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A weak spot in the rush to electrification

With more focus on protecting the environment, more and more of us are looking to the technology of electric vehicles (EVs), but as volume increases so does the demand for Lithium. Andrew Marsh FIMI, Engineering at Ezi-Methods provides his viewpoint on the weak spots of turning electric. 


A weak spot in the rush to electrification f
Andrew Marsh

There is quite a lot of momentum to ‘electrify’ passenger cars, trucks and buses around the world, and especially in Europe where a tax on vehicle manufacturers who exceed fleet average emission targets set year by year add to the economic pressures underway before COVID-19 arrived.

Free? Well…

The EU emission law and especially the CO2 tax, are all centred around what comes out of an exhaust pipe. If there is no exhaust pipe, or it only emits water vapour, the vehicle is classified as ‘zero emission’. On the other hand, the investment in processing materials, energy and more counts as zero because whilst it is very real, it does not come out of the vehicle’s tailpipe.

The result is a rash of internal combustion-powered vehicles with mild-hybrid (MHEV), hybrid (HEV) and plug-in hybrid (PHEV) powertrains, and a few hydrogen fuel cell (FCEV) powered vehicles. In all cases, the requirement is to have on-board electric energy storage, and the most effective in terms of maximum power in minimum space are based around forms of lithium.

The long burn

The metal was discovered way back in 1800 to 1817, but it was not until 1923 that commercial production became viable, even though extraction of Lithium from clay was patented by USA Government research labs in 1919. The primary sources are from mining ore (predominantly in Western Australia) and extraction from salt lakes (the highest yield sources are in South America). The processing is where the biggest issues arise: In South America, the salt lakes are ancient parts of the sea bed, and are in very arid conditions. To extract the Lithium water, chemicals and heat are required – all of which has to be routed near to the salt lakes, and with considerable risk of local pollution.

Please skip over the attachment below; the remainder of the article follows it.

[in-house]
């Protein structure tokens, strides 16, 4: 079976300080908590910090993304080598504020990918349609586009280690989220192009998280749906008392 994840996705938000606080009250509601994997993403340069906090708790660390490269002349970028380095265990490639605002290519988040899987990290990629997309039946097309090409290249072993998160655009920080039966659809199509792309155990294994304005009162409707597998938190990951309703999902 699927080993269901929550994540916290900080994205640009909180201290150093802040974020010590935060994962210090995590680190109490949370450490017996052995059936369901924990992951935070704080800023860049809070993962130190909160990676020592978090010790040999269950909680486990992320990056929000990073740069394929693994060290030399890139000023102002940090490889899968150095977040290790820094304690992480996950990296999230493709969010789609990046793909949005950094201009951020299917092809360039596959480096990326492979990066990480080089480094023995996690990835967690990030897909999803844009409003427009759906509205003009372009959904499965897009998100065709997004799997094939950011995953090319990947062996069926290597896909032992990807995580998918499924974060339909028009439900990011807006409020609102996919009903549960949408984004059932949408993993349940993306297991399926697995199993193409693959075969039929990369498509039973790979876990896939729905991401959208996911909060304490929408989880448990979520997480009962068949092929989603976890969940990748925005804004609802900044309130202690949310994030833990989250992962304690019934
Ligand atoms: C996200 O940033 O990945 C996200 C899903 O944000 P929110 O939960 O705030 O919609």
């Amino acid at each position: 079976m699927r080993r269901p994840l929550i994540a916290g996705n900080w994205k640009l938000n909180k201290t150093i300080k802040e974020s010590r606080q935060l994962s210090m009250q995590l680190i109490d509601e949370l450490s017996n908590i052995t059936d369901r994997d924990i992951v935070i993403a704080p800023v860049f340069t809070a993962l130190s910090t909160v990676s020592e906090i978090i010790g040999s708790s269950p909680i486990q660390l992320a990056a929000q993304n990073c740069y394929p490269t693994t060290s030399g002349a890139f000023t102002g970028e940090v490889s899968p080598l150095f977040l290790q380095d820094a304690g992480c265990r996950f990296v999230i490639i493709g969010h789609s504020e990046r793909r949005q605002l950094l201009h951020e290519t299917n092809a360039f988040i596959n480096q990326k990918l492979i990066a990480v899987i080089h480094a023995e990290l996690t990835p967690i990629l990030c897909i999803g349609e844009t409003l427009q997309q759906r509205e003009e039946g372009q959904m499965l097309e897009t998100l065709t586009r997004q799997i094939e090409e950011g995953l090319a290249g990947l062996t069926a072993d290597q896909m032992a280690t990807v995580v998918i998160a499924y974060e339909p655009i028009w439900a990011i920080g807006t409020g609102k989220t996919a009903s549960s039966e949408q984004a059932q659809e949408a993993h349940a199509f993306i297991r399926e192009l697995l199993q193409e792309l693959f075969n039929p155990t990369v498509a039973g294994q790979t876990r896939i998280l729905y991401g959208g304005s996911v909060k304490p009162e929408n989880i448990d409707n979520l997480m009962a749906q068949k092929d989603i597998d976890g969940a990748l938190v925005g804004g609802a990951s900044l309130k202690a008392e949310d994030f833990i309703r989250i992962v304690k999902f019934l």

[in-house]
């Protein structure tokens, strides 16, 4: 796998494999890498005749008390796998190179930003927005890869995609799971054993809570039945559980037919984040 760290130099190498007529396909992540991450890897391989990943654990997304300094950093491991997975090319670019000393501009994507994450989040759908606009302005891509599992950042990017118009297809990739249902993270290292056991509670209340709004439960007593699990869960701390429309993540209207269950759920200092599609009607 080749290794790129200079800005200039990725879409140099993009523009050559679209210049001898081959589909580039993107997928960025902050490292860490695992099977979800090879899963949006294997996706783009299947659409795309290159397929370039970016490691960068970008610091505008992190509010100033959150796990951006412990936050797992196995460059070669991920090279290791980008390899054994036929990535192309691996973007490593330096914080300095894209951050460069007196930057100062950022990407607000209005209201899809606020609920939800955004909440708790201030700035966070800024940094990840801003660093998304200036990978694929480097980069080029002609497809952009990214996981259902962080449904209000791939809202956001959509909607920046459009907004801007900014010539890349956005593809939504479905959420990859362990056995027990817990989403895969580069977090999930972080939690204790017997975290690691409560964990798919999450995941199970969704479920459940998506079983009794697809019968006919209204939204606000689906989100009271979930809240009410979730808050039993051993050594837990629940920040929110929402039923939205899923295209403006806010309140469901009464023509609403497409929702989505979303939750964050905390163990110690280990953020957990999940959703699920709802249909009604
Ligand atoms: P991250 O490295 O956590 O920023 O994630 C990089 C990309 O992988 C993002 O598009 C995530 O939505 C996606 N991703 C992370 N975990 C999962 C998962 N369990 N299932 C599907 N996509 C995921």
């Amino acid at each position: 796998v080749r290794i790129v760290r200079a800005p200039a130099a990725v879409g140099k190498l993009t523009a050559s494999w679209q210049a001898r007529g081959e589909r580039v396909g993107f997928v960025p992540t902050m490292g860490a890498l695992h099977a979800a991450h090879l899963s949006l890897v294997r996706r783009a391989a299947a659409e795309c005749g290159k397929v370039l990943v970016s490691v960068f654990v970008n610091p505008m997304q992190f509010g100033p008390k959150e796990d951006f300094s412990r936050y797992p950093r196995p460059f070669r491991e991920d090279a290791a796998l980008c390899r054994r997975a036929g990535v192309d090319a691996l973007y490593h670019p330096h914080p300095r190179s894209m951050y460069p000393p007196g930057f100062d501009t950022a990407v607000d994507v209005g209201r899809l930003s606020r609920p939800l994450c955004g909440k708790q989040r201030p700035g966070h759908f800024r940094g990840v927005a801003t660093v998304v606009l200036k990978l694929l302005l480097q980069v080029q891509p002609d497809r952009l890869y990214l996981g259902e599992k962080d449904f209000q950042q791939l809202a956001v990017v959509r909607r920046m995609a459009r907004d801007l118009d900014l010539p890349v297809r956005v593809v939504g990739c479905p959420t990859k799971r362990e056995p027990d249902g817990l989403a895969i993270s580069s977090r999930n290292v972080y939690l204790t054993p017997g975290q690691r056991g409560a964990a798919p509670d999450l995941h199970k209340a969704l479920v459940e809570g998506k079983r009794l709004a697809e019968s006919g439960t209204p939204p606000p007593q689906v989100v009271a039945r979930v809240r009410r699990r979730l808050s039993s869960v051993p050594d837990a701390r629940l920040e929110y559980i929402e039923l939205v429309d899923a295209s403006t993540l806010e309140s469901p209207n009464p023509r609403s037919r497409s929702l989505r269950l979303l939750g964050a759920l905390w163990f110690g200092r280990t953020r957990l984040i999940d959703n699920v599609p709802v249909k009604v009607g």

Initial applications included glass manufacturing, aiding the flow of aluminium during smelting (now almost defunct), high-temperature grease and….. nuclear, both power generation (for cooling) as well as for weapons. By 1964 the USA, USSR and PRC (China) governments who cornered Lithium production for weapons decided to sell off some of the stockpile.

Enter the battery

The search for better energy storage never really stopped, but the first Lithium battery application existed in 1973 before it was deemed to be too difficult to make. In the modern sense, Lithium found new forms and applications during the early 1990s for mobile phones and continued to evolve with the first units capable of scaling for automotive applications becoming available by the early 2000s. In many ways, this is a young industry, and investment has been sporadic.

Very roughly 1kg of Lithium salt is needed for each kWh of battery capacity. If we say a typical pure EV family car would need at least 40 kWh to enable limitations of the charging infrastructure and associated range anxiety to be overcome, then 1 million vehicles made in one year would need 40 million kg (40,000 tonnes) of Lithium.

Lithium global production has increased from 28,100 tonnes in 2010, to 95,000 tonnes in 2018 and 77,000 tonnes in 2019. The issue?  It takes at least 5 years to bring on a new mining/processing , and every single vehicle manufacturer wants to either electrify internal combustion engine-powered vehicles and/or produce pure electric vehicles.